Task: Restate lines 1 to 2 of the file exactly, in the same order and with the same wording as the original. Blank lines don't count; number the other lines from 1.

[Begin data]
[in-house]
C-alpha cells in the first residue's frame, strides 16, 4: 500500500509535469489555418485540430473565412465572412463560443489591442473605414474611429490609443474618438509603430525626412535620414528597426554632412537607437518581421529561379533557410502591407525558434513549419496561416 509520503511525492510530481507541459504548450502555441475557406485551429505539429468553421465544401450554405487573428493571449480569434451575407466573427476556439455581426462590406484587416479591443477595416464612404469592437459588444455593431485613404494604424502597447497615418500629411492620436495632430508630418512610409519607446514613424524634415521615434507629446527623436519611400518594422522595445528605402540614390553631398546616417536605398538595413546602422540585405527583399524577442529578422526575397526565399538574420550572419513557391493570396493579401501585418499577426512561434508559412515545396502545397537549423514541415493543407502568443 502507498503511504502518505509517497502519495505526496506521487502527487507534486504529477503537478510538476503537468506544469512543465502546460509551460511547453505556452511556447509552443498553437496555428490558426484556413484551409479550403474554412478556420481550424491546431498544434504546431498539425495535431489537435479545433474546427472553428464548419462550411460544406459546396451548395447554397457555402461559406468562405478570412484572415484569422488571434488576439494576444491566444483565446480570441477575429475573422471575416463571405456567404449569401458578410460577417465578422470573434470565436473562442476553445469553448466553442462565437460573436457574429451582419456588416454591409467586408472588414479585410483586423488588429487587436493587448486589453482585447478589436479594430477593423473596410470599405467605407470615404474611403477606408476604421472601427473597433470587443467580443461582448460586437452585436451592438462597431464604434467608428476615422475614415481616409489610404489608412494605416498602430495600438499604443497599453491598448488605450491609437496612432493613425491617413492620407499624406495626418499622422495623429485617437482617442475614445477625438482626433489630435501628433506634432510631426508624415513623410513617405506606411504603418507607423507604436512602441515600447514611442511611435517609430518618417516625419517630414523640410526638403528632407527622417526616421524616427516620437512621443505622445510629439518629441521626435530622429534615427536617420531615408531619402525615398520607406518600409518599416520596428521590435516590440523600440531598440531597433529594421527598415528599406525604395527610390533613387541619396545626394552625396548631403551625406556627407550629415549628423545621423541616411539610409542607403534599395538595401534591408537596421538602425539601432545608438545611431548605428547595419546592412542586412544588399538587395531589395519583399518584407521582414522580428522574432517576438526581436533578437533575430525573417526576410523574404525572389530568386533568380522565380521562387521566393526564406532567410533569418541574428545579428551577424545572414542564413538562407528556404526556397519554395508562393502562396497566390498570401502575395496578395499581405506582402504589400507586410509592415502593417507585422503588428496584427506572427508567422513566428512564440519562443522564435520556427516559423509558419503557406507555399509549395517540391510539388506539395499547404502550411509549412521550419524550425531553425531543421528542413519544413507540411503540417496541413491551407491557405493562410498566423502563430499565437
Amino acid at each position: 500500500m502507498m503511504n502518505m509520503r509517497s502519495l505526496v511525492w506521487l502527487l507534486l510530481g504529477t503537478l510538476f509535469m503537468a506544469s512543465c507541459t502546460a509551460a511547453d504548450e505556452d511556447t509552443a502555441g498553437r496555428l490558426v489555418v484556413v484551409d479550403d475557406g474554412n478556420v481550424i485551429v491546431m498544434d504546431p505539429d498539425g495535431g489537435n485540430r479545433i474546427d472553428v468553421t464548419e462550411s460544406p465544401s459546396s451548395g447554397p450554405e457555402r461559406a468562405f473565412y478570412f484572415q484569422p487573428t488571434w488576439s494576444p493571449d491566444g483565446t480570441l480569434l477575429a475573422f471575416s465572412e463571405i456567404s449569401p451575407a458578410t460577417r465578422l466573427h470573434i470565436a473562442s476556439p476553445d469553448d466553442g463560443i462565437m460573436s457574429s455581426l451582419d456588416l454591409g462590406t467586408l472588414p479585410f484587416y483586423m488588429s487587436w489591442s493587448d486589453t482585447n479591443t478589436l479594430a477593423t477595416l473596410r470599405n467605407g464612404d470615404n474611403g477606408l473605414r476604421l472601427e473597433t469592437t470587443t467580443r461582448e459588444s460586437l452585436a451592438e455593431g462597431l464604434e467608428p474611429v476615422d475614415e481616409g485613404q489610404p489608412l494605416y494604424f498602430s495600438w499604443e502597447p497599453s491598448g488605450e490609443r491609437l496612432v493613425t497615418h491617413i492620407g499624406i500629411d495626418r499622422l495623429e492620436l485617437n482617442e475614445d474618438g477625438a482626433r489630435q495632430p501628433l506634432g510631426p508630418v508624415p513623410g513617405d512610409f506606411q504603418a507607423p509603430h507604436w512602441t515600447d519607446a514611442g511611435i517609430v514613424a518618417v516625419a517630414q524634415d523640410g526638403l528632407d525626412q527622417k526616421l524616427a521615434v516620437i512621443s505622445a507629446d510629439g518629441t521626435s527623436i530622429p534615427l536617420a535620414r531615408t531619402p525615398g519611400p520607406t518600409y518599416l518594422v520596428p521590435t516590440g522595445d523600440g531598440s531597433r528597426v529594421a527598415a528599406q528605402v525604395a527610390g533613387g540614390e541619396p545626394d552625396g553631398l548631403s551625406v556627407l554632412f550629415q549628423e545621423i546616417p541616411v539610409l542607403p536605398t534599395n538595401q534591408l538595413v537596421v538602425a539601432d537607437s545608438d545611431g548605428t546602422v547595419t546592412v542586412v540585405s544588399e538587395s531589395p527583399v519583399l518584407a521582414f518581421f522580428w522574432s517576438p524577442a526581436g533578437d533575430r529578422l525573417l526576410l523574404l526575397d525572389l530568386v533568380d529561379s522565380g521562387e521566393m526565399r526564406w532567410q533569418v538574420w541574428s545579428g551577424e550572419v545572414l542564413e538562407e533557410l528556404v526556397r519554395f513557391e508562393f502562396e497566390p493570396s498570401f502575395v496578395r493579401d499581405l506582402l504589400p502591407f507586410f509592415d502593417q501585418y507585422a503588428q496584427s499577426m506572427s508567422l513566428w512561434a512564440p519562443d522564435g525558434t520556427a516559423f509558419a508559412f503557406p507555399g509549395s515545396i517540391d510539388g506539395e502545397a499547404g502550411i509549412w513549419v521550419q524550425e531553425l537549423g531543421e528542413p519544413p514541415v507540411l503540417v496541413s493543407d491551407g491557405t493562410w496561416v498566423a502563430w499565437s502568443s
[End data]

[in-house]
C-alpha cells in the first residue's frame, strides 16, 4: 500500500509535469489555418485540430473565412465572412463560443489591442473605414474611429490609443474618438509603430525626412535620414528597426554632412537607437518581421529561379533557410502591407525558434513549419496561416 509520503511525492510530481507541459504548450502555441475557406485551429505539429468553421465544401450554405487573428493571449480569434451575407466573427476556439455581426462590406484587416479591443477595416464612404469592437459588444455593431485613404494604424502597447497615418500629411492620436495632430508630418512610409519607446514613424524634415521615434507629446527623436519611400518594422522595445528605402540614390553631398546616417536605398538595413546602422540585405527583399524577442529578422526575397526565399538574420550572419513557391493570396493579401501585418499577426512561434508559412515545396502545397537549423514541415493543407502568443 502507498503511504502518505509517497502519495505526496506521487502527487507534486504529477503537478510538476503537468506544469512543465502546460509551460511547453505556452511556447509552443498553437496555428490558426484556413484551409479550403474554412478556420481550424491546431498544434504546431498539425495535431489537435479545433474546427472553428464548419462550411460544406459546396451548395447554397457555402461559406468562405478570412484572415484569422488571434488576439494576444491566444483565446480570441477575429475573422471575416463571405456567404449569401458578410460577417465578422470573434470565436473562442476553445469553448466553442462565437460573436457574429451582419456588416454591409467586408472588414479585410483586423488588429487587436493587448486589453482585447478589436479594430477593423473596410470599405467605407470615404474611403477606408476604421472601427473597433470587443467580443461582448460586437452585436451592438462597431464604434467608428476615422475614415481616409489610404489608412494605416498602430495600438499604443497599453491598448488605450491609437496612432493613425491617413492620407499624406495626418499622422495623429485617437482617442475614445477625438482626433489630435501628433506634432510631426508624415513623410513617405506606411504603418507607423507604436512602441515600447514611442511611435517609430518618417516625419517630414523640410526638403528632407527622417526616421524616427516620437512621443505622445510629439518629441521626435530622429534615427536617420531615408531619402525615398520607406518600409518599416520596428521590435516590440523600440531598440531597433529594421527598415528599406525604395527610390533613387541619396545626394552625396548631403551625406556627407550629415549628423545621423541616411539610409542607403534599395538595401534591408537596421538602425539601432545608438545611431548605428547595419546592412542586412544588399538587395531589395519583399518584407521582414522580428522574432517576438526581436533578437533575430525573417526576410523574404525572389530568386533568380522565380521562387521566393526564406532567410533569418541574428545579428551577424545572414542564413538562407528556404526556397519554395508562393502562396497566390498570401502575395496578395499581405506582402504589400507586410509592415502593417507585422503588428496584427506572427508567422513566428512564440519562443522564435520556427516559423509558419503557406507555399509549395517540391510539388506539395499547404502550411509549412521550419524550425531553425531543421528542413519544413507540411503540417496541413491551407491557405493562410498566423502563430499565437